From interactive data exploration to model fitting: A data science journey on NeSI
A data science project involves many steps, from data collection to reporting, each with a different set of computing requirements. To help data scientists with their projects, New Zealand eScience Infrastructure (NeSI) provides a variety of tools and devices which can be applied at the various stages of their data science projects.
In this talk, we will journey through the phases of a typical NeSI data science project and explain which tools are best suited for each step. In the early phases of a project, when a data scientist might want to interactively explore a dataset, we’ll show how this can be done using the Jupyter and RStudio environments. For the next phase of the project, when the data scientist might need to scale up their processing, we will show how to request scalable computing resources (e.g. GPUs, high memory nodes) using Slurm. Mid-project, ensuring the reproducibility of the results becomes crucial to the data scientist – we will show how virtual environments and containers can support this.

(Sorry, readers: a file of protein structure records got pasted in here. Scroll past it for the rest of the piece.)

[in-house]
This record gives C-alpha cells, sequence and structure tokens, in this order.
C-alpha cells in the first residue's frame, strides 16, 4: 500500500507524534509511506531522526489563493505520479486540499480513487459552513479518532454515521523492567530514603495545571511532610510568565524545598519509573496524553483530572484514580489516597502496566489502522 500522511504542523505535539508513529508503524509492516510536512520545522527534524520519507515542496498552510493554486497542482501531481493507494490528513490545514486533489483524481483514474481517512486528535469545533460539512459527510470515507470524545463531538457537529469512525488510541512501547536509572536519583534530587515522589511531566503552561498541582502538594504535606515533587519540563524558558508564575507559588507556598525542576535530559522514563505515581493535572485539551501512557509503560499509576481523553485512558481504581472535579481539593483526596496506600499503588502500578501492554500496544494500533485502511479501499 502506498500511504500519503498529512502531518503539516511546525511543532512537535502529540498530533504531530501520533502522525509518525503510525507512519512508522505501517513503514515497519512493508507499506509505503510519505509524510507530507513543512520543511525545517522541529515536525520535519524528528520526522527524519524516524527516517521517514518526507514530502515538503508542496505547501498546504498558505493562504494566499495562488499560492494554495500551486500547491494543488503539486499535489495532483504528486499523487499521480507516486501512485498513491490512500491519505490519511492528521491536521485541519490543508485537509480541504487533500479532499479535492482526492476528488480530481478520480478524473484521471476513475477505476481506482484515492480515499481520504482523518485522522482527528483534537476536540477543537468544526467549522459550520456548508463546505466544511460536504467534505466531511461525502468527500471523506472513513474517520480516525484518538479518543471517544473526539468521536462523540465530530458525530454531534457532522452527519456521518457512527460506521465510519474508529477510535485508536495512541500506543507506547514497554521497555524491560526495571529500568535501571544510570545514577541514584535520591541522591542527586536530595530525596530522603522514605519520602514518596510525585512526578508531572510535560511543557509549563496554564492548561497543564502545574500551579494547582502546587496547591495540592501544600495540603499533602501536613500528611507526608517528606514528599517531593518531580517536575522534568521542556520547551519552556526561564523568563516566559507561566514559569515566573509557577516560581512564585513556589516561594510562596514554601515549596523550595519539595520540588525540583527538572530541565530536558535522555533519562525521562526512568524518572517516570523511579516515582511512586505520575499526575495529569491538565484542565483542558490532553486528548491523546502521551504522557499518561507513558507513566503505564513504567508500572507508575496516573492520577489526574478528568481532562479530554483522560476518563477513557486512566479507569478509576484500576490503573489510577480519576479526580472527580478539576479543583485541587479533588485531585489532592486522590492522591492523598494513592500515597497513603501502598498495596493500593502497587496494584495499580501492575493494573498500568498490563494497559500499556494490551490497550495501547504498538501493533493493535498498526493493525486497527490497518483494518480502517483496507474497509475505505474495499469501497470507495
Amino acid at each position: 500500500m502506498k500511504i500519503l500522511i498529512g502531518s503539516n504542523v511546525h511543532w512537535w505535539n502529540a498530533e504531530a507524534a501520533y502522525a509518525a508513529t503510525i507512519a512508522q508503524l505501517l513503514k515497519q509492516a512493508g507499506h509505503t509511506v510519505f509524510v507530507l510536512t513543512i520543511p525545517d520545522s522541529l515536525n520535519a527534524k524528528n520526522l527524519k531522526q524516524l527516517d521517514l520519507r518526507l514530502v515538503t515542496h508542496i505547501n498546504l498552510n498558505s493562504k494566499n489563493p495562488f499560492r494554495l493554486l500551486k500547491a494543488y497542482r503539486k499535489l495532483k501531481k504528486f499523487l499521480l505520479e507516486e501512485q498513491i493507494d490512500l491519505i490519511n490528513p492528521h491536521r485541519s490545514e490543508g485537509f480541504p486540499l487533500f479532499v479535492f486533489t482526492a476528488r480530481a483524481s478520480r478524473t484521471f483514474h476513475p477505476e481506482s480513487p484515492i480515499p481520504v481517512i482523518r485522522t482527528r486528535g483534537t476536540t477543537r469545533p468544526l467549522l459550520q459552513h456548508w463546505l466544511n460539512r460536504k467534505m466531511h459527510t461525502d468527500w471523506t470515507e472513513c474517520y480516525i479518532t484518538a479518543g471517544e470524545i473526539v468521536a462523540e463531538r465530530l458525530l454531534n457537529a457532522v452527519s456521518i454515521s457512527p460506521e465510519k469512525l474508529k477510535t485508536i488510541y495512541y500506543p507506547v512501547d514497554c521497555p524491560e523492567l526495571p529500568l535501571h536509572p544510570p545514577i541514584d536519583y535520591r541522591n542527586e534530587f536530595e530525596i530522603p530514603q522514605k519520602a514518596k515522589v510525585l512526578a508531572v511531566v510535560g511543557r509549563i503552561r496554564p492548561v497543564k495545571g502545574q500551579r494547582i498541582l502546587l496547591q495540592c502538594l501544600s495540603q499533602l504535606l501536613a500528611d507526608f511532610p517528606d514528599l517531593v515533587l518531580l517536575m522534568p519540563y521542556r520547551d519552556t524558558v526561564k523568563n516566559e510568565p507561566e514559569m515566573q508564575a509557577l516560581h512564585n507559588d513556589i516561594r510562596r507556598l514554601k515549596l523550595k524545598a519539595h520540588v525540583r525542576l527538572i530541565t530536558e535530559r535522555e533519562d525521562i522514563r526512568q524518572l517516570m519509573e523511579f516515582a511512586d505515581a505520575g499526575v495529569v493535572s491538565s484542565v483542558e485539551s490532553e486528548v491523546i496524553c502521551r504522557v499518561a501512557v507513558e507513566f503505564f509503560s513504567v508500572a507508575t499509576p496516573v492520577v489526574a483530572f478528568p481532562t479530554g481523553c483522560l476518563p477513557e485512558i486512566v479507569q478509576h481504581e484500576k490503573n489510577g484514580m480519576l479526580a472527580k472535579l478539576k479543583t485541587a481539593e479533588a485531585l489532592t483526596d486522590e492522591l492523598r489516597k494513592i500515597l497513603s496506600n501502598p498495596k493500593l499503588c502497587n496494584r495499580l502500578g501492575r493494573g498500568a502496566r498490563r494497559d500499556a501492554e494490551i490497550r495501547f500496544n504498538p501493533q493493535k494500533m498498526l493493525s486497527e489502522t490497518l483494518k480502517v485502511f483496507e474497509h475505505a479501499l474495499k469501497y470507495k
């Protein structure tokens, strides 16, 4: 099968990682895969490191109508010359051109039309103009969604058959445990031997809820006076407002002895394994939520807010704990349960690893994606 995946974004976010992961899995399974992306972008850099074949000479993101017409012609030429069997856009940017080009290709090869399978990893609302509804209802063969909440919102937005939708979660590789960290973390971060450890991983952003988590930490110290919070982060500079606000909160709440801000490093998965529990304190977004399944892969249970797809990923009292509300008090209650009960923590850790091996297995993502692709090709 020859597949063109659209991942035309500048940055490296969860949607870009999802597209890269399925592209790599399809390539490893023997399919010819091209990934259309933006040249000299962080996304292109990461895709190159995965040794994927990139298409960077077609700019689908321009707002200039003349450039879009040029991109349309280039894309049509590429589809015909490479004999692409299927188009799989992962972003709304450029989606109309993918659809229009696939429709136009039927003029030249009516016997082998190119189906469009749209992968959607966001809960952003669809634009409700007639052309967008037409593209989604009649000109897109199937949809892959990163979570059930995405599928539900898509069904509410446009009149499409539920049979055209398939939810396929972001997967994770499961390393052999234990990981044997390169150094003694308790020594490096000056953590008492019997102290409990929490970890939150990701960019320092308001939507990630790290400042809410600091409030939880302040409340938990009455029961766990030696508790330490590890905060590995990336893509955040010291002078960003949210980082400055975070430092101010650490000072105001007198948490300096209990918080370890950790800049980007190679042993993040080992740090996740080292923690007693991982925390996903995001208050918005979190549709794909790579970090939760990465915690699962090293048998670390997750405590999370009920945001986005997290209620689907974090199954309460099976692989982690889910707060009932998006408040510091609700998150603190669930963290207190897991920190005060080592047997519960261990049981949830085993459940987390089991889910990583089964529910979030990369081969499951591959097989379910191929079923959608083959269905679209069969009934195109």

As the data scientist adds more processing steps to their research workflows (data cleaning, model fitting, validation and reporting, model testing), we’ll show how a workflow management system can orchestrate this complexity. Finally, to automate the data scientist’s data flows, tools like Globus can be used to schedule transfers of large amounts of data.
ABOUT THE AUTHORS
Maxime Rio is a data science engineer and data scientist at NeSI and NIWA. He enjoys helping researchers analyse their data, from visualisation to probabilistic modelling.
Alex Pletzer is a research software engineer for NeSI at NIWA, helping researchers in Aotearoa run their code better and faster.
Chris Scott is a research software engineer for NeSI based at the University of Auckland. He leads the Computational Science Team in charge of the consultancy service at NeSI.